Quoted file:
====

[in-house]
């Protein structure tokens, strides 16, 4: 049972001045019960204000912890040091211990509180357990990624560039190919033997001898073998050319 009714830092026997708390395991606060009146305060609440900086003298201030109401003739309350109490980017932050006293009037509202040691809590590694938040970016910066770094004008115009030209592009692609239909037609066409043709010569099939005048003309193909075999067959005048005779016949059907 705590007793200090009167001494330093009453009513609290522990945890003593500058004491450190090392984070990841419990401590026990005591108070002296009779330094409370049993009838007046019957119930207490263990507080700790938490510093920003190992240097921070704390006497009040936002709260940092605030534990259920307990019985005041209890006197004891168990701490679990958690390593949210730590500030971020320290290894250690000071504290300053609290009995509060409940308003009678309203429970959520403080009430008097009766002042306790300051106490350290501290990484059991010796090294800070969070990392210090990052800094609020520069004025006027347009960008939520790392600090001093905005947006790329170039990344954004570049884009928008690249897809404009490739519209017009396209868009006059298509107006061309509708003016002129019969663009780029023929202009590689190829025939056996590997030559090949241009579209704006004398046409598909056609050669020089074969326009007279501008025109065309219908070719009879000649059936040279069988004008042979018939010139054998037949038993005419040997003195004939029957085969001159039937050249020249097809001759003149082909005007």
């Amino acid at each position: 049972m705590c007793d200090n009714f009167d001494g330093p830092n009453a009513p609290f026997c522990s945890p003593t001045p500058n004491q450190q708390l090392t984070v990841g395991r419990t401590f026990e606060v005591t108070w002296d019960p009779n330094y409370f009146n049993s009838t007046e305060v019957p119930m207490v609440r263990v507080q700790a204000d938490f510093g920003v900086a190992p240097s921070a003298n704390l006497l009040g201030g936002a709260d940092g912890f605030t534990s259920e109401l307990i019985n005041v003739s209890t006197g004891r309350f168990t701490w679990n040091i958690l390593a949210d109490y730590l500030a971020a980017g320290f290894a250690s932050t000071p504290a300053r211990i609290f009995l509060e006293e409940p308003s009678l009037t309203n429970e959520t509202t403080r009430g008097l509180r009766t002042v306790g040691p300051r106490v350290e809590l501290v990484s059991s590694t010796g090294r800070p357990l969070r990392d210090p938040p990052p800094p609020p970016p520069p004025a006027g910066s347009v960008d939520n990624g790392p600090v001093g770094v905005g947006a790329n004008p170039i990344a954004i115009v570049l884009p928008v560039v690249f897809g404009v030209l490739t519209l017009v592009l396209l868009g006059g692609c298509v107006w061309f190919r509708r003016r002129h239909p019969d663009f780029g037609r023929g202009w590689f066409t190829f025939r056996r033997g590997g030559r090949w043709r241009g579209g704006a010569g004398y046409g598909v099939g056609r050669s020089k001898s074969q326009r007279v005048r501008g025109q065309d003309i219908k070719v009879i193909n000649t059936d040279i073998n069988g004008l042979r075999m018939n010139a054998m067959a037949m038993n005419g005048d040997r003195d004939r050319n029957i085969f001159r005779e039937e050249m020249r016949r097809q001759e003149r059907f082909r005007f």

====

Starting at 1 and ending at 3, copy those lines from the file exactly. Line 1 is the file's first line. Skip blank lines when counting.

[in-house]
């Protein structure tokens, strides 16, 4: 049972001045019960204000912890040091211990509180357990990624560039190919033997001898073998050319 009714830092026997708390395991606060009146305060609440900086003298201030109401003739309350109490980017932050006293009037509202040691809590590694938040970016910066770094004008115009030209592009692609239909037609066409043709010569099939005048003309193909075999067959005048005779016949059907 705590007793200090009167001494330093009453009513609290522990945890003593500058004491450190090392984070990841419990401590026990005591108070002296009779330094409370049993009838007046019957119930207490263990507080700790938490510093920003190992240097921070704390006497009040936002709260940092605030534990259920307990019985005041209890006197004891168990701490679990958690390593949210730590500030971020320290290894250690000071504290300053609290009995509060409940308003009678309203429970959520403080009430008097009766002042306790300051106490350290501290990484059991010796090294800070969070990392210090990052800094609020520069004025006027347009960008939520790392600090001093905005947006790329170039990344954004570049884009928008690249897809404009490739519209017009396209868009006059298509107006061309509708003016002129019969663009780029023929202009590689190829025939056996590997030559090949241009579209704006004398046409598909056609050669020089074969326009007279501008025109065309219908070719009879000649059936040279069988004008042979018939010139054998037949038993005419040997003195004939029957085969001159039937050249020249097809001759003149082909005007």
């Amino acid at each position: 049972m705590c007793d200090n009714f009167d001494g330093p830092n009453a009513p609290f026997c522990s945890p003593t001045p500058n004491q450190q708390l090392t984070v990841g395991r419990t401590f026990e606060v005591t108070w002296d019960p009779n330094y409370f009146n049993s009838t007046e305060v019957p119930m207490v609440r263990v507080q700790a204000d938490f510093g920003v900086a190992p240097s921070a003298n704390l006497l009040g201030g936002a709260d940092g912890f605030t534990s259920e109401l307990i019985n005041v003739s209890t006197g004891r309350f168990t701490w679990n040091i958690l390593a949210d109490y730590l500030a971020a980017g320290f290894a250690s932050t000071p504290a300053r211990i609290f009995l509060e006293e409940p308003s009678l009037t309203n429970e959520t509202t403080r009430g008097l509180r009766t002042v306790g040691p300051r106490v350290e809590l501290v990484s059991s590694t010796g090294r800070p357990l969070r990392d210090p938040p990052p800094p609020p970016p520069p004025a006027g910066s347009v960008d939520n990624g790392p600090v001093g770094v905005g947006a790329n004008p170039i990344a954004i115009v570049l884009p928008v560039v690249f897809g404009v030209l490739t519209l017009v592009l396209l868009g006059g692609c298509v107006w061309f190919r509708r003016r002129h239909p019969d663009f780029g037609r023929g202009w590689f066409t190829f025939r056996r033997g590997g030559r090949w043709r241009g579209g704006a010569g004398y046409g598909v099939g056609r050669s020089k001898s074969q326009r007279v005048r501008g025109q065309d003309i219908k070719v009879i193909n000649t059936d040279i073998n069988g004008l042979r075999m018939n010139a054998m067959a037949m038993n005419g005048d040997r003195d004939r050319n029957i085969f001159r005779e039937e050249m020249r016949r097809q001759e003149r059907f082909r005007f």